On Wednesday, the Royal Court heard that an agreement had been reached between the siblings’ counsel and the defence to pay the plaintiffs – who suffered a catalogue of sexual, physical and emotional abuse – a lump sum and an annual payment to meet their care costs for the rest of their lives.
The agreement comes following a lengthy trial this summer, which resulted in the Solicitor General intervening to tell the court it had the power to impose a Periodic Payment Order, which allocates damages payments in set intervals rather than in a lump sum. Previously, the Royal Court had allowed a PPO when both parties wanted such an order.
During the trial Advocate David Benest, who represented the plaintiffs, argued against the use of PPOs in the case and instead called for the siblings to be given a total lump sum between them of £162.1 million – a figure which had been reduced from £238 million when the case first opened.
However, yesterday Advocate Benest said that after closing arguments were heard and while the court was reaching its findings the parties had been able to reach an agreement which involved undisclosed PPOs and ‘substantive’ lump sums to both siblings.
The PPOs will be used to pay for the siblings’ ongoing 24-hour care which is likely to be for the rest of their lives, while the lump sum is a contingency fund for the future and also pays for general damages and the siblings’ loss of earnings.
Following the hearing the JEP approached Advocate Benest to ask why the figures would not be disclosed.
He said: ‘It is best that they [the plaintiffs] are allowed to move on and live their lives after what has happened to them with some degree of privacy.’
When Advocate Lee Ingram, defending, was asked about the settlement he would not be drawn on the amounts but only said the payments would not be coming from the public purse.
Commissioner Pamela Scriven QC, said the trial heard that the siblings – one of whom lives in a secure unit in the UK and the other in a ‘highly supported environment’ – had suffered a catalogue of abuse including being sexually abused, bitten, burnt and forced to live in ‘filthy conditions’ and added that the plaintiffs were ‘two of the most damaged children’ that the experts who gave evidence had encountered.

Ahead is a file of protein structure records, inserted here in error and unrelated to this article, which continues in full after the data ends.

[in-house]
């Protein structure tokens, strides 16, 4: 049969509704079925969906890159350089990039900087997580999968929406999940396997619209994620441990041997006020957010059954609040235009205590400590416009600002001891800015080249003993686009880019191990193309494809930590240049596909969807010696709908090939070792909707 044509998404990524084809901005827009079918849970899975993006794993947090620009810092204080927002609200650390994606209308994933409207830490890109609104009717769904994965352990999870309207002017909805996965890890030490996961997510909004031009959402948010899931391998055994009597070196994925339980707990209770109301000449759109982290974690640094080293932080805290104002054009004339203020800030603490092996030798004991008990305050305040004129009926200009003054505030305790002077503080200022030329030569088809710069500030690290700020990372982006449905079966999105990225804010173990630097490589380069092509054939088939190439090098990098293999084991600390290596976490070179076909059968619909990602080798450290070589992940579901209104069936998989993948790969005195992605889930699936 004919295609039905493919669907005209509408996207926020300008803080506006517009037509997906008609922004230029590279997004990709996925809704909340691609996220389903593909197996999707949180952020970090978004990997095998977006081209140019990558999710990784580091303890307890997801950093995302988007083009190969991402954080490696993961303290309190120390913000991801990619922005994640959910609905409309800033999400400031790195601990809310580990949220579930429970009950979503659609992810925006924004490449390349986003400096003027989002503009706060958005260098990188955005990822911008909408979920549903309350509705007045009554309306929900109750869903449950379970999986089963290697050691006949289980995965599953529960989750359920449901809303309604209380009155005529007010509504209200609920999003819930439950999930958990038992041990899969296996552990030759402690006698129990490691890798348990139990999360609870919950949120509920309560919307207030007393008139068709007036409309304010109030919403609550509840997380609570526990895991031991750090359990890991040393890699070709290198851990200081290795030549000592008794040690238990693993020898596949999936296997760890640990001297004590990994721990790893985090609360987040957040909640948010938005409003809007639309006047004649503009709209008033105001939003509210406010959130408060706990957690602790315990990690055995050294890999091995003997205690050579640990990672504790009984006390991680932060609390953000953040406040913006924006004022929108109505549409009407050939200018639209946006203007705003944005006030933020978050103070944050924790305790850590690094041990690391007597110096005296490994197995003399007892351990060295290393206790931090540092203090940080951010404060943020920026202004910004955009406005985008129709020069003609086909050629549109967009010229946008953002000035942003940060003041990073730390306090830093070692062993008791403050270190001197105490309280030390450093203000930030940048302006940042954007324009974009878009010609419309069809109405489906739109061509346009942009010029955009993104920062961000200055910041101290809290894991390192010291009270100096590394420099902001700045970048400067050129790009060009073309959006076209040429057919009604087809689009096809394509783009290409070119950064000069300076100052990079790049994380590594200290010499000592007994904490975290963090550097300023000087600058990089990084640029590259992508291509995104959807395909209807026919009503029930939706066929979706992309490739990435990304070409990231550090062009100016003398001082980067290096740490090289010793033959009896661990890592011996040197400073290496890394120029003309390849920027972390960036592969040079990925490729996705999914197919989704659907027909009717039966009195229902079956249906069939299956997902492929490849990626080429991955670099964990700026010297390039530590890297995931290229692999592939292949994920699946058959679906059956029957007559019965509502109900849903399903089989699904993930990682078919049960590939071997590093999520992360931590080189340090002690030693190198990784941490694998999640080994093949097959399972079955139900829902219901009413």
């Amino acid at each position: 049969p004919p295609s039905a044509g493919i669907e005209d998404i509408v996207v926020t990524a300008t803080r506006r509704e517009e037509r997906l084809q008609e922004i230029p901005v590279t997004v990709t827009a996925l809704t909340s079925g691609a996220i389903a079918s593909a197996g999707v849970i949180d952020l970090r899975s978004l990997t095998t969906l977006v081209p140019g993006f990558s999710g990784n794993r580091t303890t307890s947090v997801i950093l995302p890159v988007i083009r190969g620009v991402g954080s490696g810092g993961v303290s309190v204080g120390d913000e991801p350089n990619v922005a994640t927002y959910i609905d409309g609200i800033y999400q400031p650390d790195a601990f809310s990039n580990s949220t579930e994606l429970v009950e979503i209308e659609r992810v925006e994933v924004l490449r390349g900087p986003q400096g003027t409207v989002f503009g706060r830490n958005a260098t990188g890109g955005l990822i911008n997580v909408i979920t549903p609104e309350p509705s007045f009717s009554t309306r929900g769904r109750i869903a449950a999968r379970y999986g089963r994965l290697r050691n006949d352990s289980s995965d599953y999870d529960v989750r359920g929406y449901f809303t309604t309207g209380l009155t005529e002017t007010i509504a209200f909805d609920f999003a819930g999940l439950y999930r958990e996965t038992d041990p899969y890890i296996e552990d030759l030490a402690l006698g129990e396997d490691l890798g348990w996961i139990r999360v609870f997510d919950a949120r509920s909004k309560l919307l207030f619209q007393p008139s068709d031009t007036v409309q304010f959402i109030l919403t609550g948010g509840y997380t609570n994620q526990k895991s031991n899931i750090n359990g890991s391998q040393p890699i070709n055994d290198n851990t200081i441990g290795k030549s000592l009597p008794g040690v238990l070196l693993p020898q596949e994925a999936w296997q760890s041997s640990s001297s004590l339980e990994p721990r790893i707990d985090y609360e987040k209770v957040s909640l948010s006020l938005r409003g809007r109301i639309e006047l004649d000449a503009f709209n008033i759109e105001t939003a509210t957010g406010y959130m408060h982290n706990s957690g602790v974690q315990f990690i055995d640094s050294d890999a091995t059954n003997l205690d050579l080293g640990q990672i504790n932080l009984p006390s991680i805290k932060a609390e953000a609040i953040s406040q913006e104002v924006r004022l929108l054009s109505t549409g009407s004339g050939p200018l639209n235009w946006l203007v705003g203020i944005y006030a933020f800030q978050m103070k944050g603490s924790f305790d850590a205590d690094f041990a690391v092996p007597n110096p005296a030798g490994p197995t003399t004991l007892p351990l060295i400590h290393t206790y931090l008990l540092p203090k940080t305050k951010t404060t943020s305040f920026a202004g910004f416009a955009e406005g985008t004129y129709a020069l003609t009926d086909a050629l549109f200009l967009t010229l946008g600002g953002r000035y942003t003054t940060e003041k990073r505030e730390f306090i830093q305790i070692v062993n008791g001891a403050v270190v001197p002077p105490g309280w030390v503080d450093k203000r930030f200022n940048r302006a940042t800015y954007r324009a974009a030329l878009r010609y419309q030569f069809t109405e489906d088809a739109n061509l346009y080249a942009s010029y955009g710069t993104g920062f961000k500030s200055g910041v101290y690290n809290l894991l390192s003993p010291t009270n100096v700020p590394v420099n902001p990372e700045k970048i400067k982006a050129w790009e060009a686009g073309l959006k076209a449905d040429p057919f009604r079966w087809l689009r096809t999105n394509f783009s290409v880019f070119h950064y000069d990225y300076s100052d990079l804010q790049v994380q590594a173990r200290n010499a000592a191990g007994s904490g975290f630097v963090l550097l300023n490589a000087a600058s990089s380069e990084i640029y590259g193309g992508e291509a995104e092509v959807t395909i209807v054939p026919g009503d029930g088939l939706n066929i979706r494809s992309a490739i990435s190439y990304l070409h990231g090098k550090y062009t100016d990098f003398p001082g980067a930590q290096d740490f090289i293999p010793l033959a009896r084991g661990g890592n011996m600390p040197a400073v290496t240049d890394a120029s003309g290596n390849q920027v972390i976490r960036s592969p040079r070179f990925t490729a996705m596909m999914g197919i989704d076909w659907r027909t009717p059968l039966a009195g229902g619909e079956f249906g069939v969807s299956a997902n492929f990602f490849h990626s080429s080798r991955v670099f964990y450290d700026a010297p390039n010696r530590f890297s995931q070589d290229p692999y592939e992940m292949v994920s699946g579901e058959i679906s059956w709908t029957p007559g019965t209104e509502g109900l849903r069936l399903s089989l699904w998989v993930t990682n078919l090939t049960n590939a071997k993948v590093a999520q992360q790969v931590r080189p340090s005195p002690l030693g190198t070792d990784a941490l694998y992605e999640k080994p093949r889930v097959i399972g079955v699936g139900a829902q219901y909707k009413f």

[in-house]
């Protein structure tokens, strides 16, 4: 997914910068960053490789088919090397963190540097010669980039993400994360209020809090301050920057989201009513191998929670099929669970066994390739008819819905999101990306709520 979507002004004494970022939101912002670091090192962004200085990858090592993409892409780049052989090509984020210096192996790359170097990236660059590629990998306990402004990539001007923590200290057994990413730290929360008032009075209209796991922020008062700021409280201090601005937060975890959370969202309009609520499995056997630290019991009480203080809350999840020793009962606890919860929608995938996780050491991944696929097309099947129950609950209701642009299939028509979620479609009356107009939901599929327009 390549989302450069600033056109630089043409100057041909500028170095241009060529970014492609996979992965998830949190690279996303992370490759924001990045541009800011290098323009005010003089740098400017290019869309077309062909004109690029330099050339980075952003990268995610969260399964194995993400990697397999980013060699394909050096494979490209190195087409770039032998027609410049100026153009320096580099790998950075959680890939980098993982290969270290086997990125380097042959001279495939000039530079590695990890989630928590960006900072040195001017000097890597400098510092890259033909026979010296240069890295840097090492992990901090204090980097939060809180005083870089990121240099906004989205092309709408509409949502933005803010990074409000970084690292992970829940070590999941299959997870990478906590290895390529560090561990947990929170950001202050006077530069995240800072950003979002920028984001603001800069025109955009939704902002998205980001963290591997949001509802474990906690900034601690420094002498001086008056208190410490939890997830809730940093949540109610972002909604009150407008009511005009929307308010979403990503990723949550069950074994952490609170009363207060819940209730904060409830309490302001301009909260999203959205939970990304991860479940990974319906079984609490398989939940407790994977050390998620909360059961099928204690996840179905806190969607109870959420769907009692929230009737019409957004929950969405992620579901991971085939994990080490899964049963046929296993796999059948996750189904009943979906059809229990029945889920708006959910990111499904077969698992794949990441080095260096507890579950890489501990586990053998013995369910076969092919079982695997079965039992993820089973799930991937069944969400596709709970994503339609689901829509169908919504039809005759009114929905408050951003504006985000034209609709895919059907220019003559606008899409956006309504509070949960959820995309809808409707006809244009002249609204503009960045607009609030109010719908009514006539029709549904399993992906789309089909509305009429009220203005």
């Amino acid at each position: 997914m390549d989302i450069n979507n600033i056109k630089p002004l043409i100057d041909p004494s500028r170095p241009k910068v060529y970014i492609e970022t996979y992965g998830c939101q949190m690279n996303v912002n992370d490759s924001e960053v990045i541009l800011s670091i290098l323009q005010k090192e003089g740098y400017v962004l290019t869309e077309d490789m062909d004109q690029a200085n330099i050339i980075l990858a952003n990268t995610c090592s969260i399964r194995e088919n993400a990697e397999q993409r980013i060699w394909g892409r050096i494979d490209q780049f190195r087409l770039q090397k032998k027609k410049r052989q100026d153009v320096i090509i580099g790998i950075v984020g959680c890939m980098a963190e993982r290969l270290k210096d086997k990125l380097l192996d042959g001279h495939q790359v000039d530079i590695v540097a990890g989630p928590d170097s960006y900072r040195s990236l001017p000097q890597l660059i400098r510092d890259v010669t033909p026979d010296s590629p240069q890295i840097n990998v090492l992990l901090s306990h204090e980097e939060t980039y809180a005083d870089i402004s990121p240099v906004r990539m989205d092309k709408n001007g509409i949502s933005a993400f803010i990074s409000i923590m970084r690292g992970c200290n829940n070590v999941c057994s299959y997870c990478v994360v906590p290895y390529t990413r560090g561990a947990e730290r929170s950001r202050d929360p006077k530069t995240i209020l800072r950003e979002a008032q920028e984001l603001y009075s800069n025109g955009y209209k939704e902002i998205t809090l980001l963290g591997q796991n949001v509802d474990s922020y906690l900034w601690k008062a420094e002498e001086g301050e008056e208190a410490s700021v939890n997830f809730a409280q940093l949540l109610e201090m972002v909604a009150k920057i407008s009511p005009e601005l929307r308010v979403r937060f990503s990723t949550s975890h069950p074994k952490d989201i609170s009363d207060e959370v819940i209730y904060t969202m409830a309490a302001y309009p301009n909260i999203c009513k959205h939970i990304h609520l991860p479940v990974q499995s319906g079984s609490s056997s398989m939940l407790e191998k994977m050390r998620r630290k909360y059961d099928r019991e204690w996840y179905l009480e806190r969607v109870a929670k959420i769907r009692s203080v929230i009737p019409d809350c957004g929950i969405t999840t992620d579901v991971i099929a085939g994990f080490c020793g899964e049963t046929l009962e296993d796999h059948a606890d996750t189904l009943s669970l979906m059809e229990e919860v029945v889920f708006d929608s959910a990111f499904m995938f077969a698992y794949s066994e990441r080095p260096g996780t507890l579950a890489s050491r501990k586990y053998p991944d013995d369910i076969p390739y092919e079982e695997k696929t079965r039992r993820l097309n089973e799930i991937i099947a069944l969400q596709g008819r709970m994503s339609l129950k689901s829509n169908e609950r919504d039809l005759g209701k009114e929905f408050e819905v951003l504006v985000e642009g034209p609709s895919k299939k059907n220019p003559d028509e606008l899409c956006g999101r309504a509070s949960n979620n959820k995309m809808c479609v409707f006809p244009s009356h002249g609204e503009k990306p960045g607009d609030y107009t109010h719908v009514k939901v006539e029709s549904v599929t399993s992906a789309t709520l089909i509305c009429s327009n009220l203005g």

‘Two [siblings] were left in an appalling, abusive home some nine years after it should have been obvious that they needed to be removed,’ she said. ‘That neglect has been accepted [by the defence] as a profound failure of the social care process.
‘As a result of that [the siblings] were subjected to systemic abuse of the most appalling kind throughout their young lives until they were removed from the home.’
She added: ‘The tragedy of the case is if they had been removed earlier and placed within a reasonable time for adoption it is accepted they would have been able to live relatively ordinary lives with the benefit of support from their adopted family, friends and community services.
‘The appalling outcome of the abuse from which they were not protected is that these two [plaintiffs] have been extraordinarily damaged. That damage will live with them for the rest of their lives.’
Ms Scriven said as the trial progressed ‘it had seemed to us that the evidence pointed more and more clearly’ towards a PPO. She added due to the settlement it had not been necessary for the panel to determine if it had the power to impose such an order.
‘The parties in our view wisely agreed a form of order that we are in no doubt best meets the ends of justice – justice to both these plaintiffs and the States of Jersey,’ Ms Scriven said.
She added that the court was ‘pleased to learn’ that legislation regarding PPOs was being considered by the States – this week – as she said it ‘would have the great advantage of making the legal position clear and unambiguous in the future’.
Jurats Paul Nicolle and Sally Sparrow were sitting.